The team has struggled with Joseph on the floor of late. In his past 10 games prior to Sunday, his offensive rating is a meagre 92.7 per 100 possessions while his defensive rating is 110.1. His net rating of -17.5 is 373rd out of 388 players who have averaged at least 15 minutes a game and played at least five games in that span.
Parsing an individual’s impact on team numbers can be tricky, especially defensively, but if there’s a formal explanation for Joseph’s benching, he hasn’t heard it. “Don’t need [to hear it],” said Joseph. “I’m a professional. I come here and work every day. I don’t control that. I control what I can control. After the game I went and got my workout in. Did my stuff to keep ready, keep in shape, keep tuned. That’s it. That’s what I do.”
VanVleet has played reasonably well – he had four assists in 20 minutes but shot 2-of-10, missing all three of his triples and struggling to finish in the lane against taller defenders.
“He’s a midget, so he goes out there and gets under people,” said Lowry of VanVleet, who stands about 5-10. “He’s that change of pace. He hesitates. He gets to the rim. He’s just got to learn once he gets to the basket, he can’t finish over every guy. I had to learn that, too.”
The bigger question is what to read into Casey’s decision to step away from Joseph. “Cory’s not in the doghouse,” said Casey. “It’s a situation where you can only play so many guys … He’s always played well in practice, he’s done well with our D-League team, the 905s. He’s a very talented point guard and we wanted to give him a look.”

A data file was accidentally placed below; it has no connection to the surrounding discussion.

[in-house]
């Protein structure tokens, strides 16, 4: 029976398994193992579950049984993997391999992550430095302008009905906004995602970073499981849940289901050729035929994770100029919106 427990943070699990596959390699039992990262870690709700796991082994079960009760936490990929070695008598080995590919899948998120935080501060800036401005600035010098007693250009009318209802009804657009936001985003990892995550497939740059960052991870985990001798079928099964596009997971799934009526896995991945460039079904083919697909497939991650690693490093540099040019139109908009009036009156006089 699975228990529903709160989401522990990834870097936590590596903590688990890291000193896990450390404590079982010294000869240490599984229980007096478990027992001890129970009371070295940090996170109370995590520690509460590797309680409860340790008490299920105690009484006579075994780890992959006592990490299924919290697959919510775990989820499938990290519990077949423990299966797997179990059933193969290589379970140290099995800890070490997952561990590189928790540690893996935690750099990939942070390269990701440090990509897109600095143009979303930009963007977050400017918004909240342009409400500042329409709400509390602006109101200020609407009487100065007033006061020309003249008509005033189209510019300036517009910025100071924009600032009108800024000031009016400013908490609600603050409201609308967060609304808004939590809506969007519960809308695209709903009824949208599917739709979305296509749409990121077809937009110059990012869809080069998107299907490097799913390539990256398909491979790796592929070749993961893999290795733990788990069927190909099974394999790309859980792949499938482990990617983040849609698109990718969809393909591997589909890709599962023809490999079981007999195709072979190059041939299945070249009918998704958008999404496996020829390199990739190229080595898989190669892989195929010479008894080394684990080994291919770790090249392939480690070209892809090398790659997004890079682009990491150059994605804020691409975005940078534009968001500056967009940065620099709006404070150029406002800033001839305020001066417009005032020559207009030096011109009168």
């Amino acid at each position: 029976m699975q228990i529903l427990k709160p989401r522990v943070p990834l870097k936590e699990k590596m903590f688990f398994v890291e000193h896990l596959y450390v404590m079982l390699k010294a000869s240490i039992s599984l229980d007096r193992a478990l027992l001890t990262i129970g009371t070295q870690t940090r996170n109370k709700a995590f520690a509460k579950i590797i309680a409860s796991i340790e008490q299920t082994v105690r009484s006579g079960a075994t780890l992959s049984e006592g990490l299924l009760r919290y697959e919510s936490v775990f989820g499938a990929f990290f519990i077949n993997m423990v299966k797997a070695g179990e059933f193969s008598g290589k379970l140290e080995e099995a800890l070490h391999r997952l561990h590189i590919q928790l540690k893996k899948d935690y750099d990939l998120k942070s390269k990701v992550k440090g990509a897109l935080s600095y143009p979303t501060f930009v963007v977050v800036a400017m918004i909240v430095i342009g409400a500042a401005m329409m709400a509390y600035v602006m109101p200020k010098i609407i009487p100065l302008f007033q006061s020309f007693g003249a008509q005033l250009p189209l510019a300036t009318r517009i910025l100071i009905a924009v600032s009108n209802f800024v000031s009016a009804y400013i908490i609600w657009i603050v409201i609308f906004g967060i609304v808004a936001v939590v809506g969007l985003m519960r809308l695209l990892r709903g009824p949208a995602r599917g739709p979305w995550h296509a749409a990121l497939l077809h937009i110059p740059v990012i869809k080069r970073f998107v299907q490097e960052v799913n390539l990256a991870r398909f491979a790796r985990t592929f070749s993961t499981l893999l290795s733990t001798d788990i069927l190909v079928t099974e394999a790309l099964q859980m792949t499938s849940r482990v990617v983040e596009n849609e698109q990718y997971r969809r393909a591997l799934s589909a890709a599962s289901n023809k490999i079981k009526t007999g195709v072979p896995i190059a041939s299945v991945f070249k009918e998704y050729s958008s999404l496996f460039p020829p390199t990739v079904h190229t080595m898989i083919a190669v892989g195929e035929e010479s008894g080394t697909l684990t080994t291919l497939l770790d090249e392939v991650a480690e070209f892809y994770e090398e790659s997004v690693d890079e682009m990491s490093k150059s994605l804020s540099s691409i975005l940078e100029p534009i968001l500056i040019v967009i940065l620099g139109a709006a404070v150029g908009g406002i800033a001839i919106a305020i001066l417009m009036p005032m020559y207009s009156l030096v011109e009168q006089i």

With the Feb. 23rd trade deadline approaching and the Raptors seemingly needing some kind of boost, Joseph’s contract – he has two years and $14.9-million left on his deal after this season, with a player option at $8-million after that – could be useful in a deal. But before going that route it makes sense that the Raptors would want to see if either VanVleet or Delon Wright – who didn’t play on the weekend — can be trusted with the 20-plus minutes that Joseph has handled.
Or it could just be that this is a tough-love measure by Casey and the organization to push Joseph to find an extra gear if he has it.
In either case, the Raptors got the win they needed and the Nets were compliant enough to give them.
But they as they jumped on their plane and headed for home and Super Bowl parties, temporarily warmed by the Nets hospitality, there were more questions about their short-term direction than ever.